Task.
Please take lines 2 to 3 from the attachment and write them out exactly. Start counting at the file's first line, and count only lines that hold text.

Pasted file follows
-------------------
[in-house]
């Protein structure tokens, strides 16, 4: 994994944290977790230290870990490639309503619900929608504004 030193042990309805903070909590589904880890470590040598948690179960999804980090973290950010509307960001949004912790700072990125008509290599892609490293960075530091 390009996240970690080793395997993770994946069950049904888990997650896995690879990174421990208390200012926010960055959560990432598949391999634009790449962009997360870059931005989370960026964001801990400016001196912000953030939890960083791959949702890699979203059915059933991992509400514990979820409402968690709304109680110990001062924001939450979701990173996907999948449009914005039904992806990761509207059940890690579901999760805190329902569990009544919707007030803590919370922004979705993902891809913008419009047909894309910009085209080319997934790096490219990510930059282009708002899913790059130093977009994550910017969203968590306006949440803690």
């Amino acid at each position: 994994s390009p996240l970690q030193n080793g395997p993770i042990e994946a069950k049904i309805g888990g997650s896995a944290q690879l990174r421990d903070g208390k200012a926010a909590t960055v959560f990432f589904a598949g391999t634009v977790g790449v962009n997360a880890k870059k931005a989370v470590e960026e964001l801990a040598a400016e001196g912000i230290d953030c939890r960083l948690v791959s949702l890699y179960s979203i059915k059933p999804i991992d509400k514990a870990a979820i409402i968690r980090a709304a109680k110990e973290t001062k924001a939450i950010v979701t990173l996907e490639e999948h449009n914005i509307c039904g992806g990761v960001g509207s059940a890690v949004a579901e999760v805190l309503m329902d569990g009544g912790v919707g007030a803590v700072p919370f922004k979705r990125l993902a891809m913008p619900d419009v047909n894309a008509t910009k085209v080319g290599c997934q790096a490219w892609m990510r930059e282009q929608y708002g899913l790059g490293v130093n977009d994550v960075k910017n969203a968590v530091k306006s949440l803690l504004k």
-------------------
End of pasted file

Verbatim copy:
């Protein structure tokens, strides 16, 4: 994994944290977790230290870990490639309503619900929608504004 030193042990309805903070909590589904880890470590040598948690179960999804980090973290950010509307960001949004912790700072990125008509290599892609490293960075530091 390009996240970690080793395997993770994946069950049904888990997650896995690879990174421990208390200012926010960055959560990432598949391999634009790449962009997360870059931005989370960026964001801990400016001196912000953030939890960083791959949702890699979203059915059933991992509400514990979820409402968690709304109680110990001062924001939450979701990173996907999948449009914005039904992806990761509207059940890690579901999760805190329902569990009544919707007030803590919370922004979705993902891809913008419009047909894309910009085209080319997934790096490219990510930059282009708002899913790059130093977009994550910017969203968590306006949440803690």
């Amino acid at each position: 994994s390009p996240l970690q030193n080793g395997p993770i042990e994946a069950k049904i309805g888990g997650s896995a944290q690879l990174r421990d903070g208390k200012a926010a909590t960055v959560f990432f589904a598949g391999t634009v977790g790449v962009n997360a880890k870059k931005a989370v470590e960026e964001l801990a040598a400016e001196g912000i230290d953030c939890r960083l948690v791959s949702l890699y179960s979203i059915k059933p999804i991992d509400k514990a870990a979820i409402i968690r980090a709304a109680k110990e973290t001062k924001a939450i950010v979701t990173l996907e490639e999948h449009n914005i509307c039904g992806g990761v960001g509207s059940a890690v949004a579901e999760v805190l309503m329902d569990g009544g912790v919707g007030a803590v700072p919370f922004k979705r990125l993902a891809m913008p619900d419009v047909n894309a008509t910009k085209v080319g290599c997934q790096a490219w892609m990510r930059e282009q929608y708002g899913l790059g490293v130093n977009d994550v960075k910017n969203a968590v530091k306006s949440l803690l504004k």